Welcome to the Woman of the Week podcast, a weekly discussion that illuminates the unique stories of women leaders who are catalyzing change throughout the life sciences industry. You can check out all our podcast episodes here.
As an OB-GYN, Dr. Yesmean Wahdan had devoted her career to women’s health. But she also realized that if she left clinical service, she could have a greater impact on innovation and address unmet medical needs for women around the world.
“End to end, we all need to be a part of this if we are to bring solutions to the table that are in the service of women and in service of ensuring that they are able to live their lives to the healthiest and fullest potential,” Wahdan said.
Now, as Bayer’s vice president of U.S. medical affairs and women’s health, Wahden is focused on making sure the company meets its pledge to provide 100 million women in low- and middle-income countries access to modern contraception and education by 2030.
“The 100 Million Women Program’s goal is to provide access to family planning and by virtue of that funding multi-stakeholder aid programs,” she said. “We are helping ensure the supply of affordable modern contraceptives is there for all who wish to take advantage. This is unfolding primarily through the recognition that we are all in this together — we are all part of an ecosystem that can support the lives of so many. And when we do that, we help ourselves, we help those we are here to serve, and we help humanity go so much further.”
Wahdan is building on the pharma’s long-standing legacy in the therapeutic area and fostering an environment that supports and invests in the health of women. In the wake of emerging threats to women’s reproductive rights, she’s making sure the company’s efforts in access are holistic.
“We believe truly that all women should have access to safe and effective healthcare options, including contraceptive options,” Wahdan said. “And for us, access is so much more than making options available in the clinics and putting a product on the shelf. Access is about creating awareness, educating on those options and then offering equal opportunity for all to choose those options and to consider those options.”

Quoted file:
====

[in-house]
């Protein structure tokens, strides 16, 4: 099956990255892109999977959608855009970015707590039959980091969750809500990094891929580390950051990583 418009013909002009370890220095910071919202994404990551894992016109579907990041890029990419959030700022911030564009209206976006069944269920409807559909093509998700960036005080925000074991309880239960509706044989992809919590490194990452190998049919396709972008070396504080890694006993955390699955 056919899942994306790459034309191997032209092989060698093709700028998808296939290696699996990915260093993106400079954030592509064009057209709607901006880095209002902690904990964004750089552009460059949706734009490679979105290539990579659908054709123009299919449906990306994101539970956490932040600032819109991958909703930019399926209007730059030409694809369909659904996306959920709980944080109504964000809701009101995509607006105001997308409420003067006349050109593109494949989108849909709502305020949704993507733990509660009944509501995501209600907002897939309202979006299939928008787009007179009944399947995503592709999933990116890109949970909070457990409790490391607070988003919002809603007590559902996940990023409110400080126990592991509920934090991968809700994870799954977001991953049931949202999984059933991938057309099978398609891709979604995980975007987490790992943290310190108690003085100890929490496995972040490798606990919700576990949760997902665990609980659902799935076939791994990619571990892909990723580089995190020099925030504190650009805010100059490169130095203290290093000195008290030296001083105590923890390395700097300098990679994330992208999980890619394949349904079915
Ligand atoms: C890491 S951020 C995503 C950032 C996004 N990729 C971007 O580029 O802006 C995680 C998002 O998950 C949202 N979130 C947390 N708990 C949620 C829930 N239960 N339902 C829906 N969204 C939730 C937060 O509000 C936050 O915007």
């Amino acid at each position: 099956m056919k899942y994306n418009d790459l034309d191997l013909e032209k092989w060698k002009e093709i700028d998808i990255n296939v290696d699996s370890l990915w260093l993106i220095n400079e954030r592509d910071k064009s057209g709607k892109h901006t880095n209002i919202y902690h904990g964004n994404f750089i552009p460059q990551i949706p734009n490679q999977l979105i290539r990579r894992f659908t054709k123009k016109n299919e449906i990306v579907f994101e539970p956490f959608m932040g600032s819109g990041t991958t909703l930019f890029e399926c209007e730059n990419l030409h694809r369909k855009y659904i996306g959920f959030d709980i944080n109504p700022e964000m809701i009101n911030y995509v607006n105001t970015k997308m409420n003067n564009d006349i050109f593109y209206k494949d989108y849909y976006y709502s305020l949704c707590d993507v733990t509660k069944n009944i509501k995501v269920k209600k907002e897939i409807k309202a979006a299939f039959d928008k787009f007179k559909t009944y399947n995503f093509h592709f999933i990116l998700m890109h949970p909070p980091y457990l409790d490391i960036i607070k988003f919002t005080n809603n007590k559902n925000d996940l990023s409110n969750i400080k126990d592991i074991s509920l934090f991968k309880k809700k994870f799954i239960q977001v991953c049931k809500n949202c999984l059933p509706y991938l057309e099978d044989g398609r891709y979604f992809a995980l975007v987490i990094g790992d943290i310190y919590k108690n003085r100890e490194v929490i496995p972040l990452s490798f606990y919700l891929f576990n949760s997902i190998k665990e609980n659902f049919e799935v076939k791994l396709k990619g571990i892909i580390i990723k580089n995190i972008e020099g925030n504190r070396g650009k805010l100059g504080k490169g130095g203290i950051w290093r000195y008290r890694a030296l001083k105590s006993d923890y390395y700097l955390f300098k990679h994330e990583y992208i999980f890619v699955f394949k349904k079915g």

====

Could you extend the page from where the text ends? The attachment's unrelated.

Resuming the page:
She also believes women’s health is more than just patients “walking in to see their clinicians.”
“When you care for a woman, you are caring for their families, for their communities and ultimately the world,” she said. “The challenge is continuing to push and fight for access for all women no matter who they are or what their background or status is.”
In this week’s episode, Wahdan shares why it’s about “damn time” for women’s health, what it takes to innovate in the space and how Bayer is working toward achieving its goal to meet the needs of more than 100 million women around the world.
Welcome to WoW, the Woman of the Week podcast by PharmaVoice powered by Industry Dive.
In this episode of the Woman of the Week podcast, Taren Grom, editor-in-chief emeritus at PharmaVoice, meets with Dr. Yesmean Wahdan, vice president of U.S. medical affairs and women’s healthcare at Bayer.
Taren: Welcome to the WoW podcast program.
Yesmean: Thank you so much. It’s such a pleasure to be here with you today.
Taren: Well, it’s a pleasure to get to meet you as well. Dr. Wahdan, you have been with Bayer for more than eight years; what is it about the company that has kept you for almost a decade?
Yesmean: Well, I have to say, it’s a tremendous privilege to be with Bayer and to have been here for almost a decade. If I sort of introspect and think truly about the question that you’re posing, I would say honestly it is the genuine and passionate dedication into the care of people and their families, that I can tell you I see on a daily basis for my colleagues here at Bayer. Bayer was established about 160 years ago and it continues to this day to support the lives of everyone whether it be the food we eat, the medicines at our medicine cabinet on a daily basis, and the treatments we receive from clinicians to support healthy lives.